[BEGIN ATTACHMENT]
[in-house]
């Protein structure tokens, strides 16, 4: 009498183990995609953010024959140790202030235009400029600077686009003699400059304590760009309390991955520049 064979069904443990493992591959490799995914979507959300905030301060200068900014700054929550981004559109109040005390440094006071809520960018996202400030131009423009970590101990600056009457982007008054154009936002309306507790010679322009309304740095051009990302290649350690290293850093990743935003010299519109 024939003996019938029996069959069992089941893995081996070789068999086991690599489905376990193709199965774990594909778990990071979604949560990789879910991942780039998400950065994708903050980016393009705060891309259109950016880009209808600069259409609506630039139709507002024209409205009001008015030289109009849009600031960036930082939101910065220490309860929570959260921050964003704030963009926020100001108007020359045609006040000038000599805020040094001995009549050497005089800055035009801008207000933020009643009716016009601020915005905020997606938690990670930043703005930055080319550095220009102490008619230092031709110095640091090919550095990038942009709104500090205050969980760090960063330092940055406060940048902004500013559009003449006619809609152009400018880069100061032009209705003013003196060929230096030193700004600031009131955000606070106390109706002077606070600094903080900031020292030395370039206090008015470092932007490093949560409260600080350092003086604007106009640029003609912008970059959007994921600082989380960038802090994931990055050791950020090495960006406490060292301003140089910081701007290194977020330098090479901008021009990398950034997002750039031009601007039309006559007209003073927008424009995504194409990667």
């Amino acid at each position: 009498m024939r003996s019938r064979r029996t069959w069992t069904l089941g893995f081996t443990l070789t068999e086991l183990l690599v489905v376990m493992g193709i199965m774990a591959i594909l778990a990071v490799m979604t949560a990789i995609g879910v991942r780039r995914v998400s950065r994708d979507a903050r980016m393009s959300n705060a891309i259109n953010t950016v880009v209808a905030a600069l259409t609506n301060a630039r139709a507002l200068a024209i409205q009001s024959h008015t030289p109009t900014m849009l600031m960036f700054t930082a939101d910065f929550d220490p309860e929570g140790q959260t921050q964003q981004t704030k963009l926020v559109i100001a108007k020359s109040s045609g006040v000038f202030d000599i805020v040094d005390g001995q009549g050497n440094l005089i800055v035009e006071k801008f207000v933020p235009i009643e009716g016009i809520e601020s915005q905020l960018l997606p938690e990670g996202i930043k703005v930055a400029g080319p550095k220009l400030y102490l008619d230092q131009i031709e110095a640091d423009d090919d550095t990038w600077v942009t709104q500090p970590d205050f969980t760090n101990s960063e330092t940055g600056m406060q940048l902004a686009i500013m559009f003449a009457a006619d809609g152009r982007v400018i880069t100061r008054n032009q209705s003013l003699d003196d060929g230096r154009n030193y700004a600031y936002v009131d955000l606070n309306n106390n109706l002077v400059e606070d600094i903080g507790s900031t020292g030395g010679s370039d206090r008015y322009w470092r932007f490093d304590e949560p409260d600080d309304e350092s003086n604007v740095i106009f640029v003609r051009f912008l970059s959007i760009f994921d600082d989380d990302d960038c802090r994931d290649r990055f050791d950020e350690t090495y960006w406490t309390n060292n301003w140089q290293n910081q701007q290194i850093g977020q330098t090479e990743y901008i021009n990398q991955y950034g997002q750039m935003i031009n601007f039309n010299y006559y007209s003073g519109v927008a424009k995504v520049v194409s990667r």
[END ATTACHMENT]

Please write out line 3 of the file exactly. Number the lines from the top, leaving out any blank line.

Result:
């Amino acid at each position: 009498m024939r003996s019938r064979r029996t069959w069992t069904l089941g893995f081996t443990l070789t068999e086991l183990l690599v489905v376990m493992g193709i199965m774990a591959i594909l778990a990071v490799m979604t949560a990789i995609g879910v991942r780039r995914v998400s950065r994708d979507a903050r980016m393009s959300n705060a891309i259109n953010t950016v880009v209808a905030a600069l259409t609506n301060a630039r139709a507002l200068a024209i409205q009001s024959h008015t030289p109009t900014m849009l600031m960036f700054t930082a939101d910065f929550d220490p309860e929570g140790q959260t921050q964003q981004t704030k963009l926020v559109i100001a108007k020359s109040s045609g006040v000038f202030d000599i805020v040094d005390g001995q009549g050497n440094l005089i800055v035009e006071k801008f207000v933020p235009i009643e009716g016009i809520e601020s915005q905020l960018l997606p938690e990670g996202i930043k703005v930055a400029g080319p550095k220009l400030y102490l008619d230092q131009i031709e110095a640091d423009d090919d550095t990038w600077v942009t709104q500090p970590d205050f969980t760090n101990s960063e330092t940055g600056m406060q940048l902004a686009i500013m559009f003449a009457a006619d809609g152009r982007v400018i880069t100061r008054n032009q209705s003013l003699d003196d060929g230096r154009n030193y700004a600031y936002v009131d955000l606070n309306n106390n109706l002077v400059e606070d600094i903080g507790s900031t020292g030395g010679s370039d206090r008015y322009w470092r932007f490093d304590e949560p409260d600080d309304e350092s003086n604007v740095i106009f640029v003609r051009f912008l970059s959007i760009f994921d600082d989380d990302d960038c802090r994931d290649r990055f050791d950020e350690t090495y960006w406490t309390n060292n301003w140089q290293n910081q701007q290194i850093g977020q330098t090479e990743y901008i021009n990398q991955y950034g997002q750039m935003i031009n601007f039309n010299y006559y007209s003073g519109v927008a424009k995504v520049v194409s990667r």